Journalism

As one of its key strategies, Stateless Dignity utilizes freelance journalism, public statements, and social media as tools in drawing attention to and advocating for statelessness issues and stateless groups around the world.  In particular, we work to publish in media outlets around the world, decrying abuses against stateless groups and urging the international community to commit time and resources to their needs.

If you are an editor or representative of a web- or print-based news organization seeking journalistic content—uniquely tailored to your publication—that Stateless Dignity can offer, or If you have an idea for an article topic broadly relating to statelessness issues, then please do not hesitate to contact us directly. Alternatively, if you are a budding activist or journalist interested in publishing with the support of the Stateless Dignity Project, please see our Opportunities page for further information.

 
 A group of Rohingya refugees at the Kutupalong refugee camp in Bangladesh. Photo by Munir uz Zaman/AFP.

A group of Rohingya refugees at the Kutupalong refugee camp in Bangladesh. Photo by Munir uz Zaman/AFP.

Did the Myanmar military plan its ethnic cleansing of the Rohingya in advance?

The Washington Post
August 25, 2018

Published on the anniversary of the events that launched the Rohingya crisis (dubbed Rohingya Genocide Remembrance Day by various activist groups), Ashley S. Kinseth argues forcefully for world governments and the United Nations to acknowledge irrefutable evidence of Myanmar’s genocidal intent: one of the key legal components in proving “genocide.” Under international law, such recognition by governments is seen as obligating those nations to act to put an end to the atrocities and work to quash impunity—a fact that, unfortunately, often leaves governments wary of the term until it is too late.

A number of articles released on this key date were considered influential in moving the United Nations to ultimately release a statement two days later in which it recognized the Rohingya crisis as a “genocide” in accordance with international law. Significantly, the statement accepts the ever-growing body of evidence of Myanmar’s genocidal intent—among the most difficult legal elements to prove.

 Rohingya refugees, who crossed the border from Myanmar, walk after they received permission from the Bangladeshi army to continue on to the refugee camps, in Palang Khali, near Cox's Bazar, Bangladesh. October 19, 2017. Photo by  Reuters .

Rohingya refugees, who crossed the border from Myanmar, walk after they received permission from the Bangladeshi army to continue on to the refugee camps, in Palang Khali, near Cox's Bazar, Bangladesh. October 19, 2017. Photo by Reuters.

Were the Rohingya Massacres Pre-Planned?

Dhaka Tribune
July 12, 2017

Through the lens of her own personal experiences in Northern Rakhine State on the eve of the Rohingya crisis, as well as personally gathered testimony, Ashley S. Kinseth explores the likelihood of Myanmar’s meticulous genocidal preparations. In doing so, she challenges the dominant “August 25 narrative” and encourages others who were present in the region to speak out as to their own observations and experiences.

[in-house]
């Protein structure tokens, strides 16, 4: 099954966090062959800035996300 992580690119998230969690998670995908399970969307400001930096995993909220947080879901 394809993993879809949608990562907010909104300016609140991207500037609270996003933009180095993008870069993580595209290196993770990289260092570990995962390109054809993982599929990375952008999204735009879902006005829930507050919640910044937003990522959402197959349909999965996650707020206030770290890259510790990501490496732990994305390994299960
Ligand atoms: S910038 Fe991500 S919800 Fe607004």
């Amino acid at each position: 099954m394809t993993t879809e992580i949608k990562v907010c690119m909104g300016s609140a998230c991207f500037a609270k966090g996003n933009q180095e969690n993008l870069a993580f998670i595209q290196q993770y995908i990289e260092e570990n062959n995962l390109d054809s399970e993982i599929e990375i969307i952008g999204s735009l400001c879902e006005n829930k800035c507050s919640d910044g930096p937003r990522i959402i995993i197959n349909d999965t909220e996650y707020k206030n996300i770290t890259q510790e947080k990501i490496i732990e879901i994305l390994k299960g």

Path to a Rohingya village in Northern Rakhine State, July 2017. Photo by  Ashley S. Kinseth .

Path to a Rohingya village in Northern Rakhine State, July 2017. Photo by Ashley S. Kinseth.

Myanmar's Repatriation Plan offers Little for the Rohingya

Tea Circle Oxford
December 13, 2017

Ashley S. Kinseth muses on the recent Myanmar-Bangladesh repatriation accord, expressing concern that repatriation is rushed to provide the international community an "easy out"—effectively freeing it of the responsibility to take meaningful action in the face of genocide—and ultimately taking the international community to task for its failure to seriously consider the best interests of the Rohingya population.

 Yangon resident accesses Facebook on his smartphone. Photo by Asian Development Bank. This work is licensed under a  Creative Commons Attribution-NonCommercial-NoDerivs 2.0 Generic License .

Yangon resident accesses Facebook on his smartphone. Photo by Asian Development Bank. This work is licensed under a Creative Commons Attribution-NonCommercial-NoDerivs 2.0 Generic License.

Genocide in the Modern Era: Social Media and the Proliferation of Hate Speech in Myanmar

Tea Circle Oxford
May 10, 2018

Ashley S. Kinseth probes the relationship between social media and conflict and its evolution over the past year, lamenting the use of technology to disseminate misinformation at never-before-seen speeds, to spread viral and dangerous hate speech, and ultimately, to bring out the most base aspects of human nature and instincts.  

This post is part of Tea Circle’s “2018 Year in Review” series, which looks back at developments in different fields over the last year.

 Rohingya refugees wait behind a barrier. Photo by Showkat Shafi,  Al Jazeera .

Rohingya refugees wait behind a barrier. Photo by Showkat Shafi, Al Jazeera.

What's Happening in Myanmar is Genocide

Al Jazeera English
October 18, 2017

Ashley S. Kinseth relies on both international law and realpolitik considerations in decrying global reluctance to utter the word 'genocide' in reference to persecution of the Rohingya, observing in particular Myanmar security forces' perpetration of at least four of the five genocidal acts outlined in the 1948 Genocide Convention.